Wind industry needs project-specific funding, says Suzlon’s Tulsi Tanti

M Ramesh | Updated on November 27, 2017 Published on December 02, 2014

TULSI TANTI, Chairman and Managing Director of Suzlon Energy

Tulsi Tanti, Chairman and Managing Director of Suzlon Energy, says his company is preparing for the Centre’s revised target of installing 10,000 MW-a-year of wind power, to be achieved by 2019. Suzlon has been in financial difficulties in the recent past, but Tanti, in an interview to BusinessLine, said the company is getting over a difficult period and Suzlon will aggressively defend its market share. Excerpts from the interview:

The Centre wants the wind industry to install 10,000 MW a year by 2019. What is your take on that?

It is no doubt an ambitious target but I think it is doable. Not immediately, but perhaps by 2018 or 2019. Technically there is no constraint. China is doing 15,000 MW a year, why can’t India do 10,000 MW? The industry is very happy to take up the challenge.

What challenges would you need to overcome?

I see mainly three challenges. First, we have to work on grid management and align consumption with generation. Second is land acquisition. Land with good wind resources should be earmarked for wind sites. Also, the procedures for land acquisition take a long time. There should be better alignment on this between the Centre and the State governments...

This is an old problem…

Yes, but now with one State after another coming to the BJP... I see the probability of rising alignment between Central and State governments. The third challenge is finance. The Government should find some way of reducing interest costs, like the TUF scheme for the textile industry. It can come from the National Clean Energy Fund, or there could be a carbon tax on coal-based power production which can be used to reduce interest subsidy for clean energy industries. If they give a 5 per cent interest reduction then wind power tariff could be brought down by ₹1.

Are you suggesting this for IPPs or the turbine manufacturers?

For IPPs. For manufacturers, banks should give ‘project specific working capital.’ The working capital sanctioned is for the project (as opposed to the company), and repayment will be from the project cash flow. As and when my customer pays, I will repay. If there is any delay or uncertainty in the project, it will not be a pressure for the manufacturer.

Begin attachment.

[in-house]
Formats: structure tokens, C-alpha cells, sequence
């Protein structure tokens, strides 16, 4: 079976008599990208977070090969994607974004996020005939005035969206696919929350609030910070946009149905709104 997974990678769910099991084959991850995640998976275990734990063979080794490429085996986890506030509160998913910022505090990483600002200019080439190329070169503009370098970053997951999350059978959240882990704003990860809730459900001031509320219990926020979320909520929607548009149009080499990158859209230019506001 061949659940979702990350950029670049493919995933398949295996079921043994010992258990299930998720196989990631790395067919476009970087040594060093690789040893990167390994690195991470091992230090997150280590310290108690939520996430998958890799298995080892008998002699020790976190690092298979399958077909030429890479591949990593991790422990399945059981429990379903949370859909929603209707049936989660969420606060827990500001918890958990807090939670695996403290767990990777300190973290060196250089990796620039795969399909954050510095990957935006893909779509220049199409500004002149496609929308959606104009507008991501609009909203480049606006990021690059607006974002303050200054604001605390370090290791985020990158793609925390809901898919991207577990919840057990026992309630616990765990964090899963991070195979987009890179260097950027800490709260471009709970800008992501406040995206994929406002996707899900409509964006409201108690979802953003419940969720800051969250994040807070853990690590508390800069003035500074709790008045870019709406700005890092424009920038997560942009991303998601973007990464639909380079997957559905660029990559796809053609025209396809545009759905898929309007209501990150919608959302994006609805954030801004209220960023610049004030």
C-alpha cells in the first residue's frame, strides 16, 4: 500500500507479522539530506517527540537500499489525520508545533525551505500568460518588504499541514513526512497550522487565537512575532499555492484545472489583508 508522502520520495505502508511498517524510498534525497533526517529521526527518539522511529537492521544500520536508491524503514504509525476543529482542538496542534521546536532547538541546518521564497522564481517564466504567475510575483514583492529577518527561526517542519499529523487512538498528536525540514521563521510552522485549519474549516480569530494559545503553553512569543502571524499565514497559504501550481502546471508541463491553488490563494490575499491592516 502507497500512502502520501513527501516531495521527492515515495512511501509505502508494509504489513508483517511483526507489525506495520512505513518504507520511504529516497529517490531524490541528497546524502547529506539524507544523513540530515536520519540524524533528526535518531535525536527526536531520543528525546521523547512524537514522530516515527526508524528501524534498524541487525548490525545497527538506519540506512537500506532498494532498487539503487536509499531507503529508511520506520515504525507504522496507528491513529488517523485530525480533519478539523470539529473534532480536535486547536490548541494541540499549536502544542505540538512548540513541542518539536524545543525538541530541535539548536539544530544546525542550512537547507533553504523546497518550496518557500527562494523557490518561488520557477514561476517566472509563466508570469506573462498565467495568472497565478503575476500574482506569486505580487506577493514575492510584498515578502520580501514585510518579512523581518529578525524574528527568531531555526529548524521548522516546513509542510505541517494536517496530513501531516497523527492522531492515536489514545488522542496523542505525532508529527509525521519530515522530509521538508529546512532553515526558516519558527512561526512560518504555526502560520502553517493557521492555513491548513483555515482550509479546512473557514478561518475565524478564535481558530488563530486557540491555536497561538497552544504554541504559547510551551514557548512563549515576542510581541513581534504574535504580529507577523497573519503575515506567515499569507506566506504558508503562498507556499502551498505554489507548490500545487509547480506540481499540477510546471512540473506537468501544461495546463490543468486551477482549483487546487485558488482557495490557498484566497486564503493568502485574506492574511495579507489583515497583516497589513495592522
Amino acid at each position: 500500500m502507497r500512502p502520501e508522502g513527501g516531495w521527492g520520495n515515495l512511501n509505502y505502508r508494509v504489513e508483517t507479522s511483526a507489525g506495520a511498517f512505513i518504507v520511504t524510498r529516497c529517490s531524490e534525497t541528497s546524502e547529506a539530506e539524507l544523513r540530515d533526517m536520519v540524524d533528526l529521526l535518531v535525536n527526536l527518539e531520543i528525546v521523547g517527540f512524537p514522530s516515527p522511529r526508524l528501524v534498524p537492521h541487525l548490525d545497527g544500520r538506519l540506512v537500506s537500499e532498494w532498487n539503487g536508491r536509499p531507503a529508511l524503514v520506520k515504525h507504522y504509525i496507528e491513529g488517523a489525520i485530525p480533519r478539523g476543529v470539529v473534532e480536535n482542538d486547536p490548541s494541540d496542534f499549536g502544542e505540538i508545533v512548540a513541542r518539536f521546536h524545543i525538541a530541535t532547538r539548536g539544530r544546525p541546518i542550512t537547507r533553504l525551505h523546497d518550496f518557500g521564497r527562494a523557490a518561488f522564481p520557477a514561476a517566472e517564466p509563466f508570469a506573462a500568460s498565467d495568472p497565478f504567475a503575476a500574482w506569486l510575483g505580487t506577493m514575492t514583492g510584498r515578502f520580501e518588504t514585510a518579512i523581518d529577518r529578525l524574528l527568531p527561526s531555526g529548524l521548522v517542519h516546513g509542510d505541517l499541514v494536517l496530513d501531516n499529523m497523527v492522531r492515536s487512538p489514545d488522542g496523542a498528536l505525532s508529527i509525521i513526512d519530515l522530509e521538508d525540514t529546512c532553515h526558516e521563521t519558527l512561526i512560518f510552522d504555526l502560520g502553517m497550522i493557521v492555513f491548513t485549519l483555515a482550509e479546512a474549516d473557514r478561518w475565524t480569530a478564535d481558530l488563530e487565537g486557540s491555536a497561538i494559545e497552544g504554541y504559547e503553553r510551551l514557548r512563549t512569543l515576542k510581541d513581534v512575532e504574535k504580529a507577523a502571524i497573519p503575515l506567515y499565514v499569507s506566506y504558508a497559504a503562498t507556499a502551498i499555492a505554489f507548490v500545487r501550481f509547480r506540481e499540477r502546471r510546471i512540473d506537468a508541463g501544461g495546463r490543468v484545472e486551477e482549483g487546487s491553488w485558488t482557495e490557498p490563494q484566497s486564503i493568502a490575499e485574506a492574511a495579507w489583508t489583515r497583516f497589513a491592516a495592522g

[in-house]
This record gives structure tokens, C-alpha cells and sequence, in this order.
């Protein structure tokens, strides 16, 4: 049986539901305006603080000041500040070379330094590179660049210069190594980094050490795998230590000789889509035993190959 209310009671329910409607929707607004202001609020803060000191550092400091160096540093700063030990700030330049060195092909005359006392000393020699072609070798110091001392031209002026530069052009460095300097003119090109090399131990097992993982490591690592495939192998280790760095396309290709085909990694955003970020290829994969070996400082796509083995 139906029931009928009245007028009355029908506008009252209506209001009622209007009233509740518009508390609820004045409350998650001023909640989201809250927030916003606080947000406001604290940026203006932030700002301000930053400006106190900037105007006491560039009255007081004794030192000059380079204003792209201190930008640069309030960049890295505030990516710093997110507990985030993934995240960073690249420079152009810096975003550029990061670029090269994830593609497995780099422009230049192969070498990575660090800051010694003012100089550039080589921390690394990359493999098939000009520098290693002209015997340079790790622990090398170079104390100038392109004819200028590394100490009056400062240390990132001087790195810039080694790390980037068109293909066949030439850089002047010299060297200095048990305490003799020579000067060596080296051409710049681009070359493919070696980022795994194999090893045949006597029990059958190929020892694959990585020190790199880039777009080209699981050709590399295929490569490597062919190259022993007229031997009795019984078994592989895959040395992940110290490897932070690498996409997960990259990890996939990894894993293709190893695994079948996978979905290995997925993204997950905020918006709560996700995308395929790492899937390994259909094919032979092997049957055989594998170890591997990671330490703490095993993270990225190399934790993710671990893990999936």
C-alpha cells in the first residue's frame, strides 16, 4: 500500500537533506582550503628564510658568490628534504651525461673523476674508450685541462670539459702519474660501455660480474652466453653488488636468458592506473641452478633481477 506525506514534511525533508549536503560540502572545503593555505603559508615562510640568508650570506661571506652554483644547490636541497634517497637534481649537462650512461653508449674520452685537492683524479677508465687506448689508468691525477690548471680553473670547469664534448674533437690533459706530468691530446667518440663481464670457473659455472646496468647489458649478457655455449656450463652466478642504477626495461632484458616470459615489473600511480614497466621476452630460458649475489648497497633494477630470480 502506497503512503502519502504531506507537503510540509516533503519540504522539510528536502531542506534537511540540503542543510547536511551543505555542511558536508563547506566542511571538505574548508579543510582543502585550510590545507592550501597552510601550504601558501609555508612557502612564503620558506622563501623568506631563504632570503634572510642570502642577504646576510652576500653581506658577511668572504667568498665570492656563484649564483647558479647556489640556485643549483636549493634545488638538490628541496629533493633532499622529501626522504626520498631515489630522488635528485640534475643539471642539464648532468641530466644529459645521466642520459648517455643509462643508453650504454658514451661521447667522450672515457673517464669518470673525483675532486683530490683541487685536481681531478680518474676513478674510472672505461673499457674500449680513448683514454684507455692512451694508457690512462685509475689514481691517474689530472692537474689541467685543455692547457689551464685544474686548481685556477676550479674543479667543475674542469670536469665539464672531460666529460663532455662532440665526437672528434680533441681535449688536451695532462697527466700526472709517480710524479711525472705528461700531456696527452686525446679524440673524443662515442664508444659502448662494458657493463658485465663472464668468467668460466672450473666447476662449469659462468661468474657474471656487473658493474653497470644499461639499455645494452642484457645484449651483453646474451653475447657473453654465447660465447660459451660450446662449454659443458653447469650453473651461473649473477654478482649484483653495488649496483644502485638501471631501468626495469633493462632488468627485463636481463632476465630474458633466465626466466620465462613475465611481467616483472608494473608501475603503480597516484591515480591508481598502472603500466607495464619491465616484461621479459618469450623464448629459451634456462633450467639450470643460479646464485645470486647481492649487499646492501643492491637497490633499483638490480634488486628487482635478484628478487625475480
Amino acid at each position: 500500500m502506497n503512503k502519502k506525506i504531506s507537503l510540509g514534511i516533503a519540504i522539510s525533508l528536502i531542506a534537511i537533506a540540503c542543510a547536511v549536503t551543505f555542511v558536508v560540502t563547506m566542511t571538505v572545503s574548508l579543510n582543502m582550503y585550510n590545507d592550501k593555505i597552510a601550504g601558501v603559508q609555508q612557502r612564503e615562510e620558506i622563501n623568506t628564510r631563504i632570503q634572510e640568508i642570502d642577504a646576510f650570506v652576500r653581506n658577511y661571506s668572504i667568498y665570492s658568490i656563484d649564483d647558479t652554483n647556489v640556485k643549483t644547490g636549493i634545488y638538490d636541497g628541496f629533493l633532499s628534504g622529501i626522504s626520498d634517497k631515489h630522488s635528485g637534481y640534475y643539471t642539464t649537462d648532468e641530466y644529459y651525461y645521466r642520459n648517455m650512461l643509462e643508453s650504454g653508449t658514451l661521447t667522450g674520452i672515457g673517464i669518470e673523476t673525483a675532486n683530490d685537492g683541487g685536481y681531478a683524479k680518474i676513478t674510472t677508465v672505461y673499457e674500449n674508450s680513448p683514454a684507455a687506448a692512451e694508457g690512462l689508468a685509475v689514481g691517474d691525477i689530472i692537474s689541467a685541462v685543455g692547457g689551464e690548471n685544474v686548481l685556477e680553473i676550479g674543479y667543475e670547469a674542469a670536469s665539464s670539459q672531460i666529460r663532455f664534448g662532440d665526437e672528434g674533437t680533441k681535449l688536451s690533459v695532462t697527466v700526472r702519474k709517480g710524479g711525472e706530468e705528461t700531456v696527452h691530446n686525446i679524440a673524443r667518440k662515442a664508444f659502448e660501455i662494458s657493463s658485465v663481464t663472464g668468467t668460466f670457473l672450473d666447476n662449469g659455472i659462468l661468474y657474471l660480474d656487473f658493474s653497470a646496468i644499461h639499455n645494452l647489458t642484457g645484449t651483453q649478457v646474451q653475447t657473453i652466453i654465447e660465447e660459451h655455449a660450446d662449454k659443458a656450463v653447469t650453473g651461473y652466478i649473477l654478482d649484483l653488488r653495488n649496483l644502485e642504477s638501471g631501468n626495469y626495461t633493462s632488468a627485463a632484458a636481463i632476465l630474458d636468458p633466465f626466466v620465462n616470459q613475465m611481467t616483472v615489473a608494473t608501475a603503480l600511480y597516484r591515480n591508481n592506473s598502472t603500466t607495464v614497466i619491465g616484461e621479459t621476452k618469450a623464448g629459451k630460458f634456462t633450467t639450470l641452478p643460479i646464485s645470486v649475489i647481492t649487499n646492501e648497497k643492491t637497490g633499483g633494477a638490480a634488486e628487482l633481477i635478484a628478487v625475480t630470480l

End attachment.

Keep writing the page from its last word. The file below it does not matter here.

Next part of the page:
Suzlon got such funding recently

Yes. We got ₹500 crore for a project in Rajasthan, project-specific working capital for the first time in the country. We have repaid and now the banks are lending us ₹1,500 crore (in that mode).

You see, there are lots of uncertainties (in the execution of a project) that are not in our control. Any delay due to the external environment, such as the substation not being ready, local issues, delay in disbursement of funds by banks to our customers — our margins are gone. India is a very difficult market, with high uncertainty, very competitive price, high interest cost and very low margin.

What is Suzlon’s response to the revised targets?

Our response is that we are expanding our rotor blade production capacity. We are putting up new plants in Rajasthan, Madhya Pradesh and Andhra Pradesh because it makes no sense for me to produce blades in our existing facilities and take them over long distances. We are investing ₹100 crore to set up these three plants. We are coming out with our next generation 2 MW machine — the S 111 — with 111-metre rotor diameter.

Do you see technology improvements opening up new geographies for wind?

Yes. Our 120-metre tower will increase the area available in the country for wind by 30 per cent. Sites that were not viable will now become viable. For example, we have identified a site in Rajasthan for the 120-metre tower. Earlier, that site was giving an IRR of 14 per cent. Now, with the 120-metre tower, it is giving 15-16 per cent IRR. The site would not have been viable with the previous products. If you take Tamil Nadu, with the 120-metre machine about 70 per cent of the area of the State will open up for wind.

Published on December 02, 2014
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